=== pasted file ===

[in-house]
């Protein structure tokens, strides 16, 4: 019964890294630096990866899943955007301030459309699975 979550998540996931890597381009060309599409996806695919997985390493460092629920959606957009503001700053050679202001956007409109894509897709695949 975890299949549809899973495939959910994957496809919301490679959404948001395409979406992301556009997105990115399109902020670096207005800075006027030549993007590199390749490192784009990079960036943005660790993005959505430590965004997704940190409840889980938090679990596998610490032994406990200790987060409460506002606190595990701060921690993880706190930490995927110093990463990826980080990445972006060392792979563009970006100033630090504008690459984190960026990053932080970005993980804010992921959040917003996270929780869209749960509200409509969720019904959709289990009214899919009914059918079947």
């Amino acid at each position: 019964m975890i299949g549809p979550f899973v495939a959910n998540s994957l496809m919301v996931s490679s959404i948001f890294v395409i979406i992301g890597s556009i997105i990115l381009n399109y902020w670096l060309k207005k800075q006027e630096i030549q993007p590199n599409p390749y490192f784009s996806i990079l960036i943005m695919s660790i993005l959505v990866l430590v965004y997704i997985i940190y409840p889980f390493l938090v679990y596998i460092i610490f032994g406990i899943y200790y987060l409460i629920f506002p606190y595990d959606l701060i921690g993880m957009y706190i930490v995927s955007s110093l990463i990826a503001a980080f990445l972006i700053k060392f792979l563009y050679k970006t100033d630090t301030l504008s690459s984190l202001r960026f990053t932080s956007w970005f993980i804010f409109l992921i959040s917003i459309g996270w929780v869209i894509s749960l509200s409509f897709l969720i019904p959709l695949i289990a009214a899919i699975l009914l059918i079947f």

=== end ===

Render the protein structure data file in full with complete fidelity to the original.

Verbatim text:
[in-house]
């Protein structure tokens, strides 16, 4: 019964890294630096990866899943955007301030459309699975 979550998540996931890597381009060309599409996806695919997985390493460092629920959606957009503001700053050679202001956007409109894509897709695949 975890299949549809899973495939959910994957496809919301490679959404948001395409979406992301556009997105990115399109902020670096207005800075006027030549993007590199390749490192784009990079960036943005660790993005959505430590965004997704940190409840889980938090679990596998610490032994406990200790987060409460506002606190595990701060921690993880706190930490995927110093990463990826980080990445972006060392792979563009970006100033630090504008690459984190960026990053932080970005993980804010992921959040917003996270929780869209749960509200409509969720019904959709289990009214899919009914059918079947």
């Amino acid at each position: 019964m975890i299949g549809p979550f899973v495939a959910n998540s994957l496809m919301v996931s490679s959404i948001f890294v395409i979406i992301g890597s556009i997105i990115l381009n399109y902020w670096l060309k207005k800075q006027e630096i030549q993007p590199n599409p390749y490192f784009s996806i990079l960036i943005m695919s660790i993005l959505v990866l430590v965004y997704i997985i940190y409840p889980f390493l938090v679990y596998i460092i610490f032994g406990i899943y200790y987060l409460i629920f506002p606190y595990d959606l701060i921690g993880m957009y706190i930490v995927s955007s110093l990463i990826a503001a980080f990445l972006i700053k060392f792979l563009y050679k970006t100033d630090t301030l504008s690459s984190l202001r960026f990053t932080s956007w970005f993980i804010f409109l992921i959040s917003i459309g996270w929780v869209i894509s749960l509200s409509f897709l969720i019904p959709l695949i289990a009214a899919i699975l009914l059918i079947f």